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'SPENT', Hit Game About Money And Resources, Goes Mobile

Screen-shot from the Spent videogame.

In 2011, a new videogame premiered that not many expected would be a hit. The game is called Spentand it is about surviving homelessness.

Spent is a collaboration  between Urban Ministries of Durham and the interactive firm, McKinney.

"When we first launched SPENT, my simple hope was that it would help affluent people in our local metro area understand a little better the wrenching choices their very poor neighbors face every day," said Patrice Nelson, Executive Director of the Urban Ministries of Durham. "But it's exceeded our wildest expectation, touching millions of people worldwide."

The organization reports that since 2011, the game has been played more than 4 million times by close to 2 million people in 218 countries.

This  week a mobile version for phones and tablets launched.

Here's our original story, reported by Leoneda Inge:

North Carolina has had one of the highest unemployment rates in the nation during this recent economic downturn. Families have had to be strategic about paying rent and buying food while looking for work.  It’s almost like a real-life game of chance – one that’s extremely hard to win.  Hard life lessons are what spurred the national advertising agency – McKinney – to create an online game to bring attention to the needy on behalf of Urban Ministries of Durham.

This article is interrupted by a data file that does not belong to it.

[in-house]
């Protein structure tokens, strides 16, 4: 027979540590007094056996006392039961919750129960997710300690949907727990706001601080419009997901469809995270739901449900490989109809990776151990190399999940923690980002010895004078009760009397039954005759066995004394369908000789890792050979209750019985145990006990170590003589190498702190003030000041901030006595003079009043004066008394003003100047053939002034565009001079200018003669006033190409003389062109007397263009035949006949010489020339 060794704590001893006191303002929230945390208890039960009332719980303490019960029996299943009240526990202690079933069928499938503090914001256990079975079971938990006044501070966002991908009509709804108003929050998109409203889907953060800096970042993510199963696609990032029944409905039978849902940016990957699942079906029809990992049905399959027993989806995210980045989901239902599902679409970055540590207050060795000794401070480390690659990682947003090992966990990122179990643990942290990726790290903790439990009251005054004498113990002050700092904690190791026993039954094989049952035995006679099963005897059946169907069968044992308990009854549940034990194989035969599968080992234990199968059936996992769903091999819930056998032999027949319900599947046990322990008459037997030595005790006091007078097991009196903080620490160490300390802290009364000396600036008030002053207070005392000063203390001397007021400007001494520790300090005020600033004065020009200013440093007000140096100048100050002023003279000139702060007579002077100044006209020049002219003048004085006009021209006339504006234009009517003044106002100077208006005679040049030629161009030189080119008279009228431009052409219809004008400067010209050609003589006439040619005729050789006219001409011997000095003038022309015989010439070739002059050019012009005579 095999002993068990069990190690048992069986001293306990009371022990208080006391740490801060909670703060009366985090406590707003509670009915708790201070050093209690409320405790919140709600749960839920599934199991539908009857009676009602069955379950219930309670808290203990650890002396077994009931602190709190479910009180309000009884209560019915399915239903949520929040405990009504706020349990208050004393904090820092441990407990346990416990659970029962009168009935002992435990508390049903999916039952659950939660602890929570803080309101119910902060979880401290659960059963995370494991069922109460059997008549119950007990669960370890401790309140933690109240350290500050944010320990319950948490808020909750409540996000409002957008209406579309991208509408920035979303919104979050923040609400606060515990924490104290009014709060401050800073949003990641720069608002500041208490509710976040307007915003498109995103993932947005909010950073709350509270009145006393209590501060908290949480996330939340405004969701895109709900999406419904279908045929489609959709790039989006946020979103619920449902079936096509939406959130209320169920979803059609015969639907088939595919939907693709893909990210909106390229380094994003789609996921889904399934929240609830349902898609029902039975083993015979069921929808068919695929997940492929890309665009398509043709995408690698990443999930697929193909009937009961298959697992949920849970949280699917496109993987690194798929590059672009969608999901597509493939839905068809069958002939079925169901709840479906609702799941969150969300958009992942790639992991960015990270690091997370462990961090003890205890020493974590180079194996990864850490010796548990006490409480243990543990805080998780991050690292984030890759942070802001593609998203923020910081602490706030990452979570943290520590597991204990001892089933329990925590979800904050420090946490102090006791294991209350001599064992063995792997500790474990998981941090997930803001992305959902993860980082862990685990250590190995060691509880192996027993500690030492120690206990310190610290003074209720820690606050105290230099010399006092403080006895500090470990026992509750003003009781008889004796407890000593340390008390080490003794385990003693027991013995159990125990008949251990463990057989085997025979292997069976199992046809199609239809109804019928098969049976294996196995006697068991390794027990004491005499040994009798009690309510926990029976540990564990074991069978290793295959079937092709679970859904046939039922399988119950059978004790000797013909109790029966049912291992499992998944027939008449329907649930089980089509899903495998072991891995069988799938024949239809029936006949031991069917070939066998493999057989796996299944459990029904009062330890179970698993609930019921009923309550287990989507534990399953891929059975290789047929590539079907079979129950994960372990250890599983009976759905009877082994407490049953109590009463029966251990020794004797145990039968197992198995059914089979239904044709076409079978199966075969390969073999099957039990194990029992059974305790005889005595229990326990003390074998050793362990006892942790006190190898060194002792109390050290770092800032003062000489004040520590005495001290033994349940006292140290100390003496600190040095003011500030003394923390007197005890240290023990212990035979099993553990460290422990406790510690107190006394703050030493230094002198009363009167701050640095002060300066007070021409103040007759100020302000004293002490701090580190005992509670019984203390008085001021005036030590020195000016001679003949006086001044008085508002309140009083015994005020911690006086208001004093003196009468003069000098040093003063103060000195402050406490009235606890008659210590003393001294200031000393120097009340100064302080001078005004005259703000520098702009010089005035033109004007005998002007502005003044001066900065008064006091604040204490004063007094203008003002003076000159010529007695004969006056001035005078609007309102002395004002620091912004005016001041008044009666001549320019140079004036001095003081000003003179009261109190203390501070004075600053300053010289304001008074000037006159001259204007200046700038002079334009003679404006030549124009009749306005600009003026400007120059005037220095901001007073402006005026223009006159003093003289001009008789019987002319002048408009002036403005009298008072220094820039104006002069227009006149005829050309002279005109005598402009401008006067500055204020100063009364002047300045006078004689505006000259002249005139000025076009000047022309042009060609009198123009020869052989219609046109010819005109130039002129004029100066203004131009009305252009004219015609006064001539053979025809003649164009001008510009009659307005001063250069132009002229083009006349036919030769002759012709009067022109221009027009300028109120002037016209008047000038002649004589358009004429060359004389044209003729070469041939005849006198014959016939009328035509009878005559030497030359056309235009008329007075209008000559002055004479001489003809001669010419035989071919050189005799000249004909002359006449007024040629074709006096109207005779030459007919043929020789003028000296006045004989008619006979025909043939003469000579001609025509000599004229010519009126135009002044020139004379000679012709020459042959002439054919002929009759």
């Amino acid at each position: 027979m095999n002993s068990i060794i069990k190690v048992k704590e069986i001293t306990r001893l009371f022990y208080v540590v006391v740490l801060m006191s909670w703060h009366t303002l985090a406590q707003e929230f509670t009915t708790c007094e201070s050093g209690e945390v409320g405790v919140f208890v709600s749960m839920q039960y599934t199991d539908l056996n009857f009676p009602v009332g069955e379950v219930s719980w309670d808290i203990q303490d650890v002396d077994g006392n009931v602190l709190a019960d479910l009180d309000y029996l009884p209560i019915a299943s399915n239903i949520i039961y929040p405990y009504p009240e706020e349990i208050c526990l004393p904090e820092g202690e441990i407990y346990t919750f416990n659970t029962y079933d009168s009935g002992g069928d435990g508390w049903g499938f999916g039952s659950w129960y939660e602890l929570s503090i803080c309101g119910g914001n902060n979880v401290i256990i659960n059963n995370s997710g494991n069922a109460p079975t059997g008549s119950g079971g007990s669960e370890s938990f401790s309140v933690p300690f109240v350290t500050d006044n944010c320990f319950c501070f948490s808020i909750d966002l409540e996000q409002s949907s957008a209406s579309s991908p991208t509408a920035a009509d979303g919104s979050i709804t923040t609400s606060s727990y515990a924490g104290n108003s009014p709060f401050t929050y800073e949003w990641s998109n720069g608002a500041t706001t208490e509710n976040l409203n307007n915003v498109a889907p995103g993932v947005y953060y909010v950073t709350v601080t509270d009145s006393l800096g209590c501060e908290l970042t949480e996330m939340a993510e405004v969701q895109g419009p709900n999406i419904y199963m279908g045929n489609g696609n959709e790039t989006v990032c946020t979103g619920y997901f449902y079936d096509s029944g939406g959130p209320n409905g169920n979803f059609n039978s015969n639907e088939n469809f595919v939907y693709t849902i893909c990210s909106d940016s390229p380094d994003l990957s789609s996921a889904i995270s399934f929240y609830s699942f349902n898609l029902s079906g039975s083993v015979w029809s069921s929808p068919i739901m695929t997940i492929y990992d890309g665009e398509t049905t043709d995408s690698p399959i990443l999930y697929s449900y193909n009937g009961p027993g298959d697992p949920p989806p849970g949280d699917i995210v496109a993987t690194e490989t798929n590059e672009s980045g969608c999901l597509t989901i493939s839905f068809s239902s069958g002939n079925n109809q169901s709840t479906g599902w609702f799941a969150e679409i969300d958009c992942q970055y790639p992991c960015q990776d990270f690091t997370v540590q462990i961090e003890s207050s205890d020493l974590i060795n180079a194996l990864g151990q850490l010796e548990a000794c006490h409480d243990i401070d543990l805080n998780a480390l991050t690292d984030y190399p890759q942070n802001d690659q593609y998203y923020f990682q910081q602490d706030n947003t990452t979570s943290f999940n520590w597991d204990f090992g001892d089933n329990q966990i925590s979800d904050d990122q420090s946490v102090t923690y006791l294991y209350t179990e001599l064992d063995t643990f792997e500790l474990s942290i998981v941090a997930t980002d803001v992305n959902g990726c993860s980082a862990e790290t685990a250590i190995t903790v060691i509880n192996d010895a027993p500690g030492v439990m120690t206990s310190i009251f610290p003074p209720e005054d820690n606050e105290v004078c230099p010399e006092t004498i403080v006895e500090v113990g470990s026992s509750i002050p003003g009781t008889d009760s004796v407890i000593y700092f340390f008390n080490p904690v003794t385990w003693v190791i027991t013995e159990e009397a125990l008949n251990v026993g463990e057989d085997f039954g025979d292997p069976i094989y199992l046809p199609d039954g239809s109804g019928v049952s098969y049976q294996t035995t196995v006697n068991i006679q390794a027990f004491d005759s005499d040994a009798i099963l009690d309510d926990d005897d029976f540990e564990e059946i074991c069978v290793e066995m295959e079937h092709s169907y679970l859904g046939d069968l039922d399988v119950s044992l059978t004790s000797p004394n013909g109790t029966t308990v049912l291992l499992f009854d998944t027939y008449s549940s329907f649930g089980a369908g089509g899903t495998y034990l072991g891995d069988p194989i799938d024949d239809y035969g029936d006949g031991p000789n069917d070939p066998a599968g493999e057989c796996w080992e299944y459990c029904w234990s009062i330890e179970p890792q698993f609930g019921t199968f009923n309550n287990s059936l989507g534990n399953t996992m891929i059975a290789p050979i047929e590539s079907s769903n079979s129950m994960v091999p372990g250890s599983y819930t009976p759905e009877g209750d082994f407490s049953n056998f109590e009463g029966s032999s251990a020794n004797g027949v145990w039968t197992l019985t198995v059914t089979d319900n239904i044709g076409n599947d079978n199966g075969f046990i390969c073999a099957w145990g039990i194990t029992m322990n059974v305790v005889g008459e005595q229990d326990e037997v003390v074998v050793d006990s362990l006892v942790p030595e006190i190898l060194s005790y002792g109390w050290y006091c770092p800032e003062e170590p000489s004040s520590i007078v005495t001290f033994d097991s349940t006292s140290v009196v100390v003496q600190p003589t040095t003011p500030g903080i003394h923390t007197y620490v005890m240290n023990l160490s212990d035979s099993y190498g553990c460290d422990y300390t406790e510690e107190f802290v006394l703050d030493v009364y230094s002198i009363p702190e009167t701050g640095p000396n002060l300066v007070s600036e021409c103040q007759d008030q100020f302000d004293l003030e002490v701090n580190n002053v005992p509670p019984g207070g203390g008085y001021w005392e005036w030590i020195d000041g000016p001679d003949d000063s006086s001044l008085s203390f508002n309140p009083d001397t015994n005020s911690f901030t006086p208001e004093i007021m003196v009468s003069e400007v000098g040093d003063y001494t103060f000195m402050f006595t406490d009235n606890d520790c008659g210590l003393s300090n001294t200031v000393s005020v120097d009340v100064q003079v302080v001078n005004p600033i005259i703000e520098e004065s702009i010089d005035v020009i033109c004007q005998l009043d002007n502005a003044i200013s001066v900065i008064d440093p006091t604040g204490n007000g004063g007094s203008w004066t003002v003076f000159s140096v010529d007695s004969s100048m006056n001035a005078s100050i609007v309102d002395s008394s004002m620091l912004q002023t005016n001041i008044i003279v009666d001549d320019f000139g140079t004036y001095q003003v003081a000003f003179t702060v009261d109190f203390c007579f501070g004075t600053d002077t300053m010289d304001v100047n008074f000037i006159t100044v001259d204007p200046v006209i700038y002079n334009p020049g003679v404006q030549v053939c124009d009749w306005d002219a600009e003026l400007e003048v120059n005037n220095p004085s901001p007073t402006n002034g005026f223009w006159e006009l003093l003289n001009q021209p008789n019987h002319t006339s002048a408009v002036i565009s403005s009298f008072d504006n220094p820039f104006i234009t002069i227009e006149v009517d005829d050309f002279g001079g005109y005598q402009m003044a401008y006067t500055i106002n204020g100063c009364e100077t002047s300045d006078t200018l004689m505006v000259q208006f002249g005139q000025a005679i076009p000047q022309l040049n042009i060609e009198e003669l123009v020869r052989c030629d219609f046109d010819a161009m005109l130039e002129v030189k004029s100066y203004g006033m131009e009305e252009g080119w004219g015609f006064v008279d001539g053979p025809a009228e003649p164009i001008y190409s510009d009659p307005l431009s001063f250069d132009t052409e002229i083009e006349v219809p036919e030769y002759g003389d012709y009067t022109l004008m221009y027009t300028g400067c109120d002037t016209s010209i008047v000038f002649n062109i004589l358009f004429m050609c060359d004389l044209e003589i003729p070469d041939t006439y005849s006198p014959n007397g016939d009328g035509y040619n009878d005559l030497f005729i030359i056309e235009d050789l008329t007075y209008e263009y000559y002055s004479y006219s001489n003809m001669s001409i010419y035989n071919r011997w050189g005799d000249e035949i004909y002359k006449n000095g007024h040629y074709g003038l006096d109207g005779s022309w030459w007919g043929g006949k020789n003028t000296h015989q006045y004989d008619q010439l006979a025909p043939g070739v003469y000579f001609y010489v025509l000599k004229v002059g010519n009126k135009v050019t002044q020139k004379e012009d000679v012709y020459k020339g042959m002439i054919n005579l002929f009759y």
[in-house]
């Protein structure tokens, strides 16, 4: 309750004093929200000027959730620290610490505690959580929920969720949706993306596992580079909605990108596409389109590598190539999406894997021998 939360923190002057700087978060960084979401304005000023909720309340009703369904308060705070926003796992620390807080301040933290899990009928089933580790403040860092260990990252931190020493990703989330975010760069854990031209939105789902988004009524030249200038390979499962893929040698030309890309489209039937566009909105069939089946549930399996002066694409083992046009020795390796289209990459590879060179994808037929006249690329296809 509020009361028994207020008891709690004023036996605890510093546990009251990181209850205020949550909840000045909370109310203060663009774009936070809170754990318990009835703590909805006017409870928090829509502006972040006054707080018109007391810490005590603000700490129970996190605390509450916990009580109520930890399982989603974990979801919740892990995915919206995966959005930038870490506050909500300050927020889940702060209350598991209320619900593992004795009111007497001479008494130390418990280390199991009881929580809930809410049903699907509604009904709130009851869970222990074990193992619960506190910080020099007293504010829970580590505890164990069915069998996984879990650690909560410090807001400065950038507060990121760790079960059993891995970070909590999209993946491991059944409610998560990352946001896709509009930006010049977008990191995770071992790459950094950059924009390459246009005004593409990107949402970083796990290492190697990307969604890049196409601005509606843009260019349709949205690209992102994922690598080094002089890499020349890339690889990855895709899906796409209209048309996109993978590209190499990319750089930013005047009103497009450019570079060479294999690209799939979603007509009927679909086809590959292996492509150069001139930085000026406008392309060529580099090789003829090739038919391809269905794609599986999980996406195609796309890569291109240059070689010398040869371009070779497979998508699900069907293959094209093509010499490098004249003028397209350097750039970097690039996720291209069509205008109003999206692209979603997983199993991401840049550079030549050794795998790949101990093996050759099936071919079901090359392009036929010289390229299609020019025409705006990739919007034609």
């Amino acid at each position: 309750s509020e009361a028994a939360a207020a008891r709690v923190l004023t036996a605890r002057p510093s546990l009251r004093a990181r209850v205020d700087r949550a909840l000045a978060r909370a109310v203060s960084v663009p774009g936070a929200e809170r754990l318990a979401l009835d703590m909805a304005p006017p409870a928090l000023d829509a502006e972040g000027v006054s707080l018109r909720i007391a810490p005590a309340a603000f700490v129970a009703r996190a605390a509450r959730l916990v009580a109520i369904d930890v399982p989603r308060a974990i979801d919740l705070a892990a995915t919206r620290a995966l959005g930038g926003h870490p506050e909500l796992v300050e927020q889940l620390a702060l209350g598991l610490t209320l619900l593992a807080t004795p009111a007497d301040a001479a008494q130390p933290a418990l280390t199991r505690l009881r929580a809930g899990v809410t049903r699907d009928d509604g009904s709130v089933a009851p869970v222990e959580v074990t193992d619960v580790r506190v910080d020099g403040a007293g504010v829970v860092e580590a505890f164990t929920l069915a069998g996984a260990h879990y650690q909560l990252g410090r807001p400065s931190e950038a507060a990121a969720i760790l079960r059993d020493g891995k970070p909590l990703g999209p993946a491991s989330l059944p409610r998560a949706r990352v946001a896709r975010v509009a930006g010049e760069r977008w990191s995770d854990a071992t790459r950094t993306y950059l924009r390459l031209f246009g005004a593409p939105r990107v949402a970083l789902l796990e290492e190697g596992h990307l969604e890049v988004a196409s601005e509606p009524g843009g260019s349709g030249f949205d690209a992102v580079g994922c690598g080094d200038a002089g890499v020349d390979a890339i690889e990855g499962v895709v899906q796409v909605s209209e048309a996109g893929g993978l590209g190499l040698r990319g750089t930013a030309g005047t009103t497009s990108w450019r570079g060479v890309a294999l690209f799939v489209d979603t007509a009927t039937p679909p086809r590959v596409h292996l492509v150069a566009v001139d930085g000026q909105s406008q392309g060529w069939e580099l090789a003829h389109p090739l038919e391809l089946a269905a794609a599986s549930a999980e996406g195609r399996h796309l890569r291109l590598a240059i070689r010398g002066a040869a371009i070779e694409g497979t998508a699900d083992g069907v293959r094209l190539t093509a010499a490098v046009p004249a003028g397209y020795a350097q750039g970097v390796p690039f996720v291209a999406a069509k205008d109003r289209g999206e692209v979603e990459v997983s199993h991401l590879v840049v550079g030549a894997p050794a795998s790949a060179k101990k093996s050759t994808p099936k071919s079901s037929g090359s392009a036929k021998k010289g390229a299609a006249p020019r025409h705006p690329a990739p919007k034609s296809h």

The new online game SPENT hit the web two weeks ago. And already nearly 350,000 people have played – people from all around the world.  And now it’s my turn. The webpageopens to a black screen with this statement written in white: "Urban Ministries of Durham serves over 6,000 people every year. But you’d never need help, right?"

Below in bright orange is the challenge – it reads “Prove It.” I accepted the challenge.

The opening music is a little scary. But what’s scarier are the statements blowing toward you – “Fourteen million Americans are unemployed. Now imagine you’re one of them. Your savings are gone, you’ve lost your house, and you’re down to your last one-thousand dollars. Can you make it through the month?"